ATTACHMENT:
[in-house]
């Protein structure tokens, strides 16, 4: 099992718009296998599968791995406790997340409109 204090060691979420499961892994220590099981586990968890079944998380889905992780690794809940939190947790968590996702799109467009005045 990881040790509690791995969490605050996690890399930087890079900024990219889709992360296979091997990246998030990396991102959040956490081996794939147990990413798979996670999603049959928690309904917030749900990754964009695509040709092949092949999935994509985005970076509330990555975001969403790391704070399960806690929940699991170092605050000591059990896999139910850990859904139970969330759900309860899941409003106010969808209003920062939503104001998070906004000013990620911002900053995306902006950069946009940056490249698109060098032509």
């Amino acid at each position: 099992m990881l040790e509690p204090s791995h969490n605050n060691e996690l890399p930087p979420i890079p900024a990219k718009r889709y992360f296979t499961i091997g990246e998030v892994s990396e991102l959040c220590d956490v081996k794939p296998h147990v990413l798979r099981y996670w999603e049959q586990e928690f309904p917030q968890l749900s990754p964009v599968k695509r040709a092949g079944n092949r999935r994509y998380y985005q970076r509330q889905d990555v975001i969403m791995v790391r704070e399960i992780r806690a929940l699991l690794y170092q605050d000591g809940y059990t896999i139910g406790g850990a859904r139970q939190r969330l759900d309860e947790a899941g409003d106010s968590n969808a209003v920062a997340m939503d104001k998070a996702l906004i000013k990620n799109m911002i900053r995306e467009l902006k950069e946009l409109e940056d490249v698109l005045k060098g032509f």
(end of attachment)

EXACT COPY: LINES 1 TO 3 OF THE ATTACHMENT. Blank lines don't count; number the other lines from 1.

[in-house]
């Protein structure tokens, strides 16, 4: 099992718009296998599968791995406790997340409109 204090060691979420499961892994220590099981586990968890079944998380889905992780690794809940939190947790968590996702799109467009005045 990881040790509690791995969490605050996690890399930087890079900024990219889709992360296979091997990246998030990396991102959040956490081996794939147990990413798979996670999603049959928690309904917030749900990754964009695509040709092949092949999935994509985005970076509330990555975001969403790391704070399960806690929940699991170092605050000591059990896999139910850990859904139970969330759900309860899941409003106010969808209003920062939503104001998070906004000013990620911002900053995306902006950069946009940056490249698109060098032509």
């Amino acid at each position: 099992m990881l040790e509690p204090s791995h969490n605050n060691e996690l890399p930087p979420i890079p900024a990219k718009r889709y992360f296979t499961i091997g990246e998030v892994s990396e991102l959040c220590d956490v081996k794939p296998h147990v990413l798979r099981y996670w999603e049959q586990e928690f309904p917030q968890l749900s990754p964009v599968k695509r040709a092949g079944n092949r999935r994509y998380y985005q970076r509330q889905d990555v975001i969403m791995v790391r704070e399960i992780r806690a929940l699991l690794y170092q605050d000591g809940y059990t896999i139910g406790g850990a859904r139970q939190r969330l759900d309860e947790a899941g409003d106010s968590n969808a209003v920062a997340m939503d104001k998070a996702l906004i000013k990620n799109m911002i900053r995306e467009l902006k950069e946009l409109e940056d490249v698109l005045k060098g032509f």